Restrictive covenants limiting post-employment competition, commonly referred as “non-compete clauses”, have been a widely discussed topic in the legal field for many years. Non-compete clauses have been extensively contested over their arguable unreasonableness in duration, scope and geography. Now, though, New York has added a new wrinkle to the mix.
In Integra Optics, Inc. v. Messina, the New York Supreme Court stated that an employer’s threat to withhold $100,000 in earned commission constituted economic duress and, thus, could render an otherwise valid non-compete agreement unenforceable.
In Integra Optics, the employee, who worked as a sales representative and was the primary point of contact between the company and its clients, initially refused to sign the restrictive covenant. To accommodate his requests, his employer renegotiated certain aspects of the non-compete agreement. Ultimately, the signed final version included a one-year restriction from working in a similar position for a narrow list of competitors in New York state.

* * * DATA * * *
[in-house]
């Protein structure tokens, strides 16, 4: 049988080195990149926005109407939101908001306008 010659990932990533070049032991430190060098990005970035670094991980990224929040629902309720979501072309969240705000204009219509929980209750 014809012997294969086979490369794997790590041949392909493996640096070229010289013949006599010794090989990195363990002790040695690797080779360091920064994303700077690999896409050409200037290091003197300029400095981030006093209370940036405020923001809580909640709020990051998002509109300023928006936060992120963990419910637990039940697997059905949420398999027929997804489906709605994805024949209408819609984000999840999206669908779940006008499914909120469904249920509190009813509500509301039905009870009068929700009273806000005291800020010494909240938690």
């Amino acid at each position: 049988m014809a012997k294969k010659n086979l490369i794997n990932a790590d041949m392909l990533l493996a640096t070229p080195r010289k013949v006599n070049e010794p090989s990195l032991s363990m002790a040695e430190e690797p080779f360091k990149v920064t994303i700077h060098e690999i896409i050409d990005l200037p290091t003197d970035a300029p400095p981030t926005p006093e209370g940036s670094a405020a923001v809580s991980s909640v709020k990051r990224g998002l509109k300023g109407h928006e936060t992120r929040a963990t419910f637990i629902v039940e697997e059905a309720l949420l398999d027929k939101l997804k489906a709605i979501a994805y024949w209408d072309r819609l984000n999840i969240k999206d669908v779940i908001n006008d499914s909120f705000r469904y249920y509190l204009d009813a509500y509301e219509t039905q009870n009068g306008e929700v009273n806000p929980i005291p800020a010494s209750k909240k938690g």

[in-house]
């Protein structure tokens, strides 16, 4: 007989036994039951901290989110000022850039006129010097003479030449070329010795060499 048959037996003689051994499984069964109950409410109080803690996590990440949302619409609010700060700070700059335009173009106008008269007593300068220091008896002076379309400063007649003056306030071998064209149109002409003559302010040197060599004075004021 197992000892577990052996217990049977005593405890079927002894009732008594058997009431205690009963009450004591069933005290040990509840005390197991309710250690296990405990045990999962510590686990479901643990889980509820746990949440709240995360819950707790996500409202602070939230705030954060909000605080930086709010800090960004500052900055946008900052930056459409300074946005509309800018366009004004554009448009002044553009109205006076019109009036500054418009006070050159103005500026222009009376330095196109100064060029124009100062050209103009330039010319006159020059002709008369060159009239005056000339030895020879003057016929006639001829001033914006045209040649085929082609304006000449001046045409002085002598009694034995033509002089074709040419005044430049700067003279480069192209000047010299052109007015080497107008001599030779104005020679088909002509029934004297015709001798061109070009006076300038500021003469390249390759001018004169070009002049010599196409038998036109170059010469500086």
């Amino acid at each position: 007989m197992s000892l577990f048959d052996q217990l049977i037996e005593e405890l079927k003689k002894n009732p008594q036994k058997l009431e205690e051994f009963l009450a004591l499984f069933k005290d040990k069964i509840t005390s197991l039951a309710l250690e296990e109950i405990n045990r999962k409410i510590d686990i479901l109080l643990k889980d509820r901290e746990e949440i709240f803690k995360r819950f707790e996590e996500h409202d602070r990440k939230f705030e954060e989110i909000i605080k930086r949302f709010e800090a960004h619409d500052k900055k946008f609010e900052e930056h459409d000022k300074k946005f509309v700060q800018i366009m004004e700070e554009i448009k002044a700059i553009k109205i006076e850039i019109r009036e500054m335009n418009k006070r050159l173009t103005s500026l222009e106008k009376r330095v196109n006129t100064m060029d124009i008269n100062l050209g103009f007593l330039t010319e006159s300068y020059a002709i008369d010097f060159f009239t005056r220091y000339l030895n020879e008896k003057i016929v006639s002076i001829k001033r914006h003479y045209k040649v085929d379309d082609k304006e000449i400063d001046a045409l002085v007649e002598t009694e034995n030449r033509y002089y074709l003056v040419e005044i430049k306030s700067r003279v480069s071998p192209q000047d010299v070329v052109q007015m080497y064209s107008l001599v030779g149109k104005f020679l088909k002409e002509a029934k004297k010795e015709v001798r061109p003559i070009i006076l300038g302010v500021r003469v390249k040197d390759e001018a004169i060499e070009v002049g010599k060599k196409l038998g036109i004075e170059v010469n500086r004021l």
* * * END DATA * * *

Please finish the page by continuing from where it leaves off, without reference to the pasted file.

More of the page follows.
However, the employee raised an unclean hands defense and argued that his employer’s threats to withhold earned compensation were the only reasons why he felt compelled to sign the agreement. After carefully reviewing evidence from both sides, the Court recognized that apparent threats to withhold commissions are likely to invalidate a facially enforceable non-compete agreement on the grounds of economic duress.
This case provides a very important lesson for employers who are seeking to protect themselves with these types of restrictive covenants against post-employment competition. Although employers generally have leverage in negotiating non-compete agreements, they still need to provide a non-coercive environment where their employees are free to enter into these agreements.
In addition, employers should suggest their employees to seek independent legal counsel before signing any sort of restrictive covenants against post-employment competition. In fact, having a lawyer assisting in the transaction will further assure that their employees were fully informed about the legal consequences and freely entered into the agreement.
By Samuele Riva
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